I believe in reporting on newsworthy events and writing with integrity. Thankfully, I have not had difficult run-ins with people in my journalism career. Luckily, as a whole, our program has not had run-ins as we did in years past. Last year we had complications with the 2016 Presidential Election. Our staff was accused of being too liberal. This year I have run into several ethical situations, some of which I had to handle on a time crunch.
I took a photo of our principal Mike Weaver to advertise to our seniors that the deadline for senior quotes and photos was approaching quickly. Recently, there were marketing students that decided to sell T-shirts with Weaver’s face on them. I found out that these students used my picture without permission. Both my adviser and I were angry that my photo was being broadcasted and literally worn around the school. I would have gladly let the students use my photo if they asked permission, saving me a lot of frustration. I learned a lot about people and the work that I put on the internet. I now know that anyone can take something I have made and turn it into something they call “their own.” I feel that it was almost plagiarism.
One of the most controversial things I’ve done in my journalism career was to publicly call out a fellow student. After the recent racist events in Charlottesville, I was told by a student to “stop tweeting about Trump.” It infuriated me enough to the point I wrote about it and posted it on our school website. In my opinion, I wrote a fantastic opinion article, but I received some backlash. If you want to find my opinion article, it is under the "Writing" tab. I learned that even though I have my own opinions, of course everyone has their own as well. The same student who confronted me felt the need to take to social media. I decided not to reply, I didn’t need to get into a fight on social media with someone who obviously only read the part of my article concerning him, not the hate crimes I was more distressed about.
Outside of my high school I have had run-ins as well. Recently, my photo of a Vista basketball player was used on Colorado Preps to advertise the 4A/5A Girls basketball playoff brackets. I wasn't given credit for my photo and had to find out my photo was used by finding the post on Twitter. I emailed Kevin Shaffer to request for credit for my photo that was used. I have yet to hear back or to receive credit. I yet again learned that my content that I publish online can be used and misconstrued without my permission. I hope in the future people will take high school journalists more seriously and hand out credit when it is deserved. The link to the article is here.
Another time I had a run-in while I was trying to photograph the cheer team at state. In MVM, we all have stories of being on a time crunch, a lot of them have a common thread; not being taken seriously. Sometimes we have to sprint back to the newsroom to grab a forgotten battery, or run out of room on our SD cards. At the Denver Coliseum, I jumped up from my seat and ran towards the floor with my camera and CHSAA pass in hand. An employee wouldn't let me on the floor although there were other student and professional photographers down there. I would have found my way around it if I had more time but unfortunately Vista was about to preform. I made my way down to the lowest level of seating, squatted and aimed my camera through the railing. I was annoyed I wasn't recognized enough to be on the competition floor, but journalism takes priority and I had to get my content. My photos from the competition are found here.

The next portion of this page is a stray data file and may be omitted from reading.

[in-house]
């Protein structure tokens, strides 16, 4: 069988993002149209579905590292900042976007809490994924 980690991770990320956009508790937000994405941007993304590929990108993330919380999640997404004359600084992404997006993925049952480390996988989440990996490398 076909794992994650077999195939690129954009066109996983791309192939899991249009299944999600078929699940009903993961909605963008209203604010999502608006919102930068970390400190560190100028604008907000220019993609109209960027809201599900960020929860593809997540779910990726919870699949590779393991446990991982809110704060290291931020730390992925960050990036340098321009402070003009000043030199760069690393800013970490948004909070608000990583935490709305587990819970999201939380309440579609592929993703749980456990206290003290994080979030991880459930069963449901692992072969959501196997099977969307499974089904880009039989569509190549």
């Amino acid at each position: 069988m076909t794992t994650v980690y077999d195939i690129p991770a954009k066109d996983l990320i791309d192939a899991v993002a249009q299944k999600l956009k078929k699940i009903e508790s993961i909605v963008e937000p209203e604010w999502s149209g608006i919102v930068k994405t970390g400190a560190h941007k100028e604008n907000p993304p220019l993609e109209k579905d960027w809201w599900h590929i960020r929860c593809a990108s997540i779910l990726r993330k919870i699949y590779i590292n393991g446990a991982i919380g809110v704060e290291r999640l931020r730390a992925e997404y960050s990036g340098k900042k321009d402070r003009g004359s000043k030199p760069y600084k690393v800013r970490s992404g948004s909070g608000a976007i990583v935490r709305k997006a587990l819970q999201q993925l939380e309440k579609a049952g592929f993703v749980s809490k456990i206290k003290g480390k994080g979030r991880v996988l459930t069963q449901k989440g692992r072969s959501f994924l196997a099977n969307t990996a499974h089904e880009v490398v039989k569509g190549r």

One of the most recent law and ethics situations I've encountered was in my own program. While I was busy organizing the all-inclusive Wish Week news magazine, the editors-in-chief changed my feature on the 2018 Wish Kid, Gabby, without my knowledge. When I opened the published issue and flipped to my feature, I had realized that it was not my copy. The version that was published had simple grammatical and journalistic style errors and simple typos such as spelling Gabby's name wrong. Not only was my story no longer in chronological order, it didn't do Gabby or her family justice to how my interview went. I learned a lot about being in charge when this happened. After this occurrence, I put in place a new rule stating that no matter who edits a story (editors-in-chief to a brand new staff member level) must inform the author of the edits. The reason this struck such a chord with me is because it was the most important feature and something very personal and time consuming to me. I drove an hour both ways to make sure I had a great article. When it was published with errors that weren't originally there, I was extremely embarrassed and disappointed. I set the new guideline for our program so it wouldn't happen to someone such as a staff member who doesn't have much the experience to know what to do in these situations. If you would like to read my original version it is under the "Writing" tab.
Essentially, I've learned a lot about journalism through trial and error. I now understand the ethics of journalism itself and the First Amendment, but I have furthered my knowledge in personal ethics. I never back down when someone is trying to belittle my opinions and freedom of speech. I speak up for myself in difficult times and know the extensive abilities publishing my work gives other people.